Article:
I love my Kindle but…

Yesterday was a long day. I was busy all day at work with training, meetings, evaluations, and projects. I came home in one of those moods that just left me wanting to through my hands up and scoff. Not scoff and explain myself or complain, just keep raising my arms and scoffing, as if to tell the day to get up off my grill.

I put on sweatpants, poured a glass of wine, and joined my roommate to watch a mediocre romantic comedy before retreating to my bed around nine. I wanted to read and thought about continuing The Zen and Art of Motorcycle Maintenance I had started over the weekend, but I decided against because it was on my Kindle.

Don’t get me wrong, I love my Kindle, but I just couldn’t deal with it. All I needed printed words. A few years ago when I got my first e-reader (the Kindle 3G keyboard), I looked forward to reading on it, because it was truly an escape. In the middle of a Toni Morrison novel, it ceased to be an electronic device and became a book.

Then in October when I got my Kindle Fire HD, that sort of stopped. Instead, it became a tool to more effectively look at pictures like this on Pinterest:

Great

Ryan Gosling

 

Payday

 

Stefon

 

Key change

Owning a Kindle went from being an intense and passionate literary experience to a disturbingly efficient pinning obsession. (If you follow me on Pinterest, you know that My “Lolz” board is the most well-developed. It doesn’t take much to entertain me, apparently.)

But last night I didn’t want cat memes. I didn’t want 27 ways to rethink my bed. I didn’t even want a recipe for peanut butter caramel ice cream bars. I just wanted a book. Turning to my stack, I realized how wonderful it was to have so few choices. Instead of having dozens of books, apps, and websites to choose from, I just had three books. And since I just wanted to remember the beauty of words, I reached for Joyce Carol Oates.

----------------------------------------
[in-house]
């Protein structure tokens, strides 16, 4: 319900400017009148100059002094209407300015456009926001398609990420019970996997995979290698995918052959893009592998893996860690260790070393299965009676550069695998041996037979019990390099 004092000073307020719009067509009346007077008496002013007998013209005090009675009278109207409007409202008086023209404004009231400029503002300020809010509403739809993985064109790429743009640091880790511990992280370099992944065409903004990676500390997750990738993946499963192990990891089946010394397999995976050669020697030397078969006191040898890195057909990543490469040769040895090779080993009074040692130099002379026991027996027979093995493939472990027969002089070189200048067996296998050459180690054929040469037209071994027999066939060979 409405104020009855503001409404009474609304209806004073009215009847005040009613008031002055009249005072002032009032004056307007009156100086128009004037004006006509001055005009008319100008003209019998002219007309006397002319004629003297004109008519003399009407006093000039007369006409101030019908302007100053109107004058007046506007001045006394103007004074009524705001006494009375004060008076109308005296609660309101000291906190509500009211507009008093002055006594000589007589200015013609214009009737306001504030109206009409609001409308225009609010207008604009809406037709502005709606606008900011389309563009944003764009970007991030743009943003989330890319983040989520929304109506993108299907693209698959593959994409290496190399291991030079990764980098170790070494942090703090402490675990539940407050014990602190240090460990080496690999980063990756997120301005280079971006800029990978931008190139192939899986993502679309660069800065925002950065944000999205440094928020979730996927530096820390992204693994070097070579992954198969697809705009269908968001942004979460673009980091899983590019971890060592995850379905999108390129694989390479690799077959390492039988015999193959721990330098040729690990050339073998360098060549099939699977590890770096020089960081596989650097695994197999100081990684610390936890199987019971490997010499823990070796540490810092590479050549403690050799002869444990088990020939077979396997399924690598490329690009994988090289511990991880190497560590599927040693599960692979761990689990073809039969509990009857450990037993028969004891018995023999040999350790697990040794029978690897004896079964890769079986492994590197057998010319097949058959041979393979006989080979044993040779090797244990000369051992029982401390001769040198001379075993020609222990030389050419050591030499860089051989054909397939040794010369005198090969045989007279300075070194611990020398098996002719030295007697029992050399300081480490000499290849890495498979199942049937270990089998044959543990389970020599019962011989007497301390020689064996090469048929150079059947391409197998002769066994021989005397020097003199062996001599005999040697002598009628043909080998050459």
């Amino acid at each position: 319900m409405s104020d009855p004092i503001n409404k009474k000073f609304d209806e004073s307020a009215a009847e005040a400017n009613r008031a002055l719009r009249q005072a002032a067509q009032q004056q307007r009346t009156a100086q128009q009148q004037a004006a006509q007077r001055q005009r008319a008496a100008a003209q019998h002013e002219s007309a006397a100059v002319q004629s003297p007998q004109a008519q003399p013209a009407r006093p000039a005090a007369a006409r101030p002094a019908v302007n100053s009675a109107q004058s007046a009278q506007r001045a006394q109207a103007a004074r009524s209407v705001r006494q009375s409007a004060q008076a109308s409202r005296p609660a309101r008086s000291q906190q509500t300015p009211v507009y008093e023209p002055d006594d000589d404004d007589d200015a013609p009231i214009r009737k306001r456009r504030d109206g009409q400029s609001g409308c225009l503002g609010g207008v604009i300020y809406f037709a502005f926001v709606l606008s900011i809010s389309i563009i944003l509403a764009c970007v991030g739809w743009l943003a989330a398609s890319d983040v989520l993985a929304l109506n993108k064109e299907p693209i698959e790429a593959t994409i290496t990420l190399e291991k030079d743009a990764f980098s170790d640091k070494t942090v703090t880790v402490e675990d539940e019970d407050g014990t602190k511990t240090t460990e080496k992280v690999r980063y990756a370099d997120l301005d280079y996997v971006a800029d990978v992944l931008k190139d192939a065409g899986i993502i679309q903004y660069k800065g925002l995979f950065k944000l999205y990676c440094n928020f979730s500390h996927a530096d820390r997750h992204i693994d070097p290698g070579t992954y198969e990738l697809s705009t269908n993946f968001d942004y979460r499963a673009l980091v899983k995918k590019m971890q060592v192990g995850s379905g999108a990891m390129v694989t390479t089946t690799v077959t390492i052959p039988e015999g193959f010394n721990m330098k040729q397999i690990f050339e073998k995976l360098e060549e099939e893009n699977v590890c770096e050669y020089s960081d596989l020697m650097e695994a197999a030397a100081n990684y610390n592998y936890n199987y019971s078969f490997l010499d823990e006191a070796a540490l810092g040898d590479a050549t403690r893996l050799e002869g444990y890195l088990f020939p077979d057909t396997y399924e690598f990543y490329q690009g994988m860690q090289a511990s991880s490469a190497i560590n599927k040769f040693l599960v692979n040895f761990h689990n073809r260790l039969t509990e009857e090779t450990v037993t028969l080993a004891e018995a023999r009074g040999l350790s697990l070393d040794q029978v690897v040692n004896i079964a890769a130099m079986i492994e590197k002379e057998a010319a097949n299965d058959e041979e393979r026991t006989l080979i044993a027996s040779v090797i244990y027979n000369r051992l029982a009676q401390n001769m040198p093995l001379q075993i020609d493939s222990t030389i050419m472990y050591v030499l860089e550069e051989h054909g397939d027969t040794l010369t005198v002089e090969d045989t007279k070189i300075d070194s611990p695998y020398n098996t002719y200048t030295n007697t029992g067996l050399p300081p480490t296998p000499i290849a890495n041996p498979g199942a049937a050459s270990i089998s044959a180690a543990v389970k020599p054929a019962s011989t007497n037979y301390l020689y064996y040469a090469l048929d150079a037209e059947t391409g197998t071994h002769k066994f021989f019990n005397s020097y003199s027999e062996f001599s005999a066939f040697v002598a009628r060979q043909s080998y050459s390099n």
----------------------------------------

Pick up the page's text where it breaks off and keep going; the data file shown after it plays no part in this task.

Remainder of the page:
Books

For about an hour, I remembered what it was like to read before I owned a Kindle: Smelling the air that escapes from the crack of the spine’s glue, appreciating the thickness of a roughly-cut page as it’s turned, finding the most comfortable way to hold the book (One hand? Two hands? Resting on a pillow?) While deciding whether to reach for a pencil to mark a passage or just dog-ear the lower corner,  I told myself I need to do this more often.

I love the portability of my slow-growing Kindle library, but nothing will replace the satisfaction I get from holding a book.

Joyce

I also don’t think I’ll ever lose that thrill I get from marking anything in a book – a holdover from being forbidden from writing in library books. 

Thanks to Jennifer for the idea for this post! If there’s something you’d like me to write about let me know by stopping by the Everything is Blooming Facebook page, writing me a message, posting on the wall, and checking out some of my previous posts. And don’t worry, you’ll get a shout out if I end up using your idea.

This morning, Everything is Blooming hit 10,000 views. Thank you for reading! I love you! 

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5 thoughts on “I love my Kindle but…

    • That’s a good idea! I was thinking about getting the basic Kindle again, but I haven’t been able to justify buying another device. I probably will anyway…

  1. Pingback: February Reading | 3kids2cats1divorce

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